Men's clothing... women's shoes... Herbert Witherspoon sings... and the Friars Club holds a meeting...
Larry Harnisch reflects on Los Angeles history
Jan. 10, 1958
A reporter phoned the Bureau of Public Works seeking information on the collection of combustible rubbish. He wanted to know whether a refuse truck, when filled, hauled the load to the dump in Toyon Canyon or elsewhere, then returned to the point on its route where it had left off. Or whether another truck moved in and took up the trash load from there.
"Did you say 'dump?' " he was asked.
"Yes," he replied.
"We call them 'land reclamation projects,' " he was told solemnly.
Then there's the phrase that showed up on Dave Rees' business page in a story about the economic slump. Reluctance at the marketplace this semester is known as "consumer hesitancy."
Oh, yes, that truck full of trash deposits its load at its assigned land reclamation project, then returns to where it left off. Makes two trips a day.
ONLY IN L.A. -- Office workers returning from coffee breaks or lunch are finding a phone message on their desks (placed there by playful colleagues) from a Miss Annette, with a NO number.*
When they call back, a sultry-voiced maiden comes on the line and says, "Hi! Gee, it's nice to hear from you." She goes on to say she hasn't been doing much all day, just some modeling and if you like, she'll send you three poses. "And enclose a dollar," she concludes softly, "just to cover me."
The blow is the realization that Annette is a recording.
Alpheus C. Beane, a partner in the brokerage firm since 1941, is dropping from the lineup. He'll be replaced by Winthrop H. Smith. No, not Psmith, Smythe or Ithsmay--Smith.
As a test run, someone called the number to find out how the crisis was being handled now that the announcement has been made. The result is inconclusive. All the operator said was, "Merrill Lynch!"
Unless the situation improves, he plans to give more attention to Batten, Barton, Durstine & Osborne and Foot, Cone & Belding.
AS HE PAID his auto license renewal fee at his bank, Al Besset of Montebello remarked, "This is my mad money."
"You down to that?" asked the clerk.
"No," replied Al, "it just makes me mad to have to pay it--in addition to the car payment and the gas tax and the insurance and everything else!"
AN EXPECTANT mother named Barbara, a lady with a Machiavellian sense of humor, has been pondering a suitable bon mot for the big moment when her husband, a local M.D., comes in to see her and the baby for the first time. As of now, she plans to say, "Dr. Frankenstein, I presume."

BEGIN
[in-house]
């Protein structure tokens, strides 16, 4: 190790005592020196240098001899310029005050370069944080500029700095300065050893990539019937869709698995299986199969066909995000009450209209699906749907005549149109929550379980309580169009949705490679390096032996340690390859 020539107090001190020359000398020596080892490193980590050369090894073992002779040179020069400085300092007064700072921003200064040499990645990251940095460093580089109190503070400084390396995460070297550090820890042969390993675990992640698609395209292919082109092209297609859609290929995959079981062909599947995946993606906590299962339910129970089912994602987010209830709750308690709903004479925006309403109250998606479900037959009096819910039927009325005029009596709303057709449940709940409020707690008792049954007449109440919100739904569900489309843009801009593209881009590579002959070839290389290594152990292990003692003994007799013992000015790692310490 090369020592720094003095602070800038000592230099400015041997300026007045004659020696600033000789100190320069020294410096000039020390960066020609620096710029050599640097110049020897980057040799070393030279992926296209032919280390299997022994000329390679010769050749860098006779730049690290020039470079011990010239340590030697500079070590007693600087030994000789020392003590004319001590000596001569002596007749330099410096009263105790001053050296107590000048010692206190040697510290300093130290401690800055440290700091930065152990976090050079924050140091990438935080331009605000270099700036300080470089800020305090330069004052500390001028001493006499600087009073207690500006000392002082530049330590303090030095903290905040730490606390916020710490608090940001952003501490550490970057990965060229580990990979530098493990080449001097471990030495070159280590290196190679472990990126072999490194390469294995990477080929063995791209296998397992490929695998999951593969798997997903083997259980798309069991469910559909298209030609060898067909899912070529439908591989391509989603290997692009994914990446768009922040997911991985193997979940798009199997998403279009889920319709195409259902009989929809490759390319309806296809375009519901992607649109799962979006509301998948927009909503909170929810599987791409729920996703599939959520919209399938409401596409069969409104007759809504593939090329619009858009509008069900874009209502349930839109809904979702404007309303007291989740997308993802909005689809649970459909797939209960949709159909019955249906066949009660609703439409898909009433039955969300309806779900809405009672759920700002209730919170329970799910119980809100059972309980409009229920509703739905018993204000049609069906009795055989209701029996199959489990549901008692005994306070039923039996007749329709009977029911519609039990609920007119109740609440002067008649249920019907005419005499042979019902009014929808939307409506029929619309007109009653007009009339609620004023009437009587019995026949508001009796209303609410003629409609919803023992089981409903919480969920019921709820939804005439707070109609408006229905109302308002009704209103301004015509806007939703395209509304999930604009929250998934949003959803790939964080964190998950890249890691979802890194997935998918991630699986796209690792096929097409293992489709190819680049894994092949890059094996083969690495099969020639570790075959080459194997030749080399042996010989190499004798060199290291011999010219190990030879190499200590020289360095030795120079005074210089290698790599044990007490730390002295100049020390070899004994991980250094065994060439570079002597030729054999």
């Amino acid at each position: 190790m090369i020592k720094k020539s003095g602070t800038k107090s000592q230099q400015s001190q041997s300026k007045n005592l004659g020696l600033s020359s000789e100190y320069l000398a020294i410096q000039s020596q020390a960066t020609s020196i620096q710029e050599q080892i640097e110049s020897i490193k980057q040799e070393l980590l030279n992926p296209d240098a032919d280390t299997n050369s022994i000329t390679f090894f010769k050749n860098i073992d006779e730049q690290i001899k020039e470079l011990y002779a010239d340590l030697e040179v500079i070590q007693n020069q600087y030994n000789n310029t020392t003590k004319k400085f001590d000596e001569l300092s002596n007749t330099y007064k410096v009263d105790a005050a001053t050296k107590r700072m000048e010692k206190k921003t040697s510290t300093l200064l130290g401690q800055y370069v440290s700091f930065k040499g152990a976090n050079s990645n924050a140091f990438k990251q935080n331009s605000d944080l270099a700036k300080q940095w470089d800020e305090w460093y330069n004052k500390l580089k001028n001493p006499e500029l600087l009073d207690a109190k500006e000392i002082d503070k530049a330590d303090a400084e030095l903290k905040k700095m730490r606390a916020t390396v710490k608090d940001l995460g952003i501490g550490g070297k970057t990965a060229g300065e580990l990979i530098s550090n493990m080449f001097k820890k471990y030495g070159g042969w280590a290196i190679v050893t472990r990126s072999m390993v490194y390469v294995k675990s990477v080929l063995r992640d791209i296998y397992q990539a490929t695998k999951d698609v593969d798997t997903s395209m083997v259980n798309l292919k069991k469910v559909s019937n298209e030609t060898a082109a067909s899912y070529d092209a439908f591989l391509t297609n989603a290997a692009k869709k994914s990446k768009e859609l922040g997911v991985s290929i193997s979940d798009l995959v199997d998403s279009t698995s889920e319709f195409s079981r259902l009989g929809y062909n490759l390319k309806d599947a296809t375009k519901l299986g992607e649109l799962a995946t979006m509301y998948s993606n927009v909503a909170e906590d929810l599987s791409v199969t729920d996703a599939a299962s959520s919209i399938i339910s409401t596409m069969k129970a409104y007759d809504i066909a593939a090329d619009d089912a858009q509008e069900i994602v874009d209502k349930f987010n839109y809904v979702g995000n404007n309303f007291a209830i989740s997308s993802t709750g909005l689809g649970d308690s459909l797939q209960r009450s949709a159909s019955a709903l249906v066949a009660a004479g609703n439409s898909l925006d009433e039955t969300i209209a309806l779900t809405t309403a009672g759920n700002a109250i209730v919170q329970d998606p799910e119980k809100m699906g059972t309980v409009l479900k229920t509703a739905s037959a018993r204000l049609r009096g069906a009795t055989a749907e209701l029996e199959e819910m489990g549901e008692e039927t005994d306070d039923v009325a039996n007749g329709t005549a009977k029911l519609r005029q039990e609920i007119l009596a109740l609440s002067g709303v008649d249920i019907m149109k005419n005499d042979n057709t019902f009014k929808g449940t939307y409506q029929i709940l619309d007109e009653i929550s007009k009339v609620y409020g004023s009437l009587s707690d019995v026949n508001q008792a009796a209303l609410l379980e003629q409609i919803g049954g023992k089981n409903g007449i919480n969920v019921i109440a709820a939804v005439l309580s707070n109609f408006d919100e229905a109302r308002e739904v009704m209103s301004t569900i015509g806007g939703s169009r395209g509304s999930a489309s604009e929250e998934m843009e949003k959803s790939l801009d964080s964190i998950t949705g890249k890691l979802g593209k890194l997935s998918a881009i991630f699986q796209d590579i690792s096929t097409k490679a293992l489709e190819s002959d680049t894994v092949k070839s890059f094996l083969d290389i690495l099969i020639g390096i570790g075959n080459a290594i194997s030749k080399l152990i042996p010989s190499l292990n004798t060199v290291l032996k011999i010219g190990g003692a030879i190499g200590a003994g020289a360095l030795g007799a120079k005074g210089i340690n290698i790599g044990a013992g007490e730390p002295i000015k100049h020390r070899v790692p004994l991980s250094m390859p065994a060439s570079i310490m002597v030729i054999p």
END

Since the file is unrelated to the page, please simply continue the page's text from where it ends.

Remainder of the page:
AT RANDOM--Les Wagner overheard this exchange: "Where did winter go--my fruit trees are blooming." "It went to Florida." ... A maintenance supply company has an ad in Sales Executives Bulletin stating, "Please do not scare our salesmen with large orders. Kindly phone them in"... Anyone else struck with the coincidence of a TV station showing "Citizen Kane" the same week Marion Davies donates $1,500,000 to UCLA Medical Center for a children's wing?... A parent dragooned to a Hi-Y installation can't get over the impression created when the boys with flat haircuts bowed for the invocation. They looked like a bunch of Edsels coming down the street abreast.
* Attention young persons: This refers to the ancient practice of using two-letter prefixes with phone numbers.
Jan. 10, 1958
Davie Mack was going to surrender.
If it was true, it definitely was news. Because Davie, according to my sources, was a very wanted young man.
He was a young man whom police officers had been tailing for quite a while. And he was a young man whom these same officers suddenly couldn't find when they got something hot--something they felt was substantial--on him.
The big break for the police came Wednesday when Barbara Burns, 18-year-old daughter of the late comic Bob, was arrested for using narcotics. She had reportedly told officers that Mack had been supplying her.
My source said the surrender was set for 9 o'clock last night at the office of a prominent Hollywood attorney, Harrison Dunham.
I arrived there at a quarter of the hour.
The office was dark and locked. And I began to wonder. But I didn't wonder for long. Because after a few minutes, Dunham showed up. He unlocked the door and invited me in.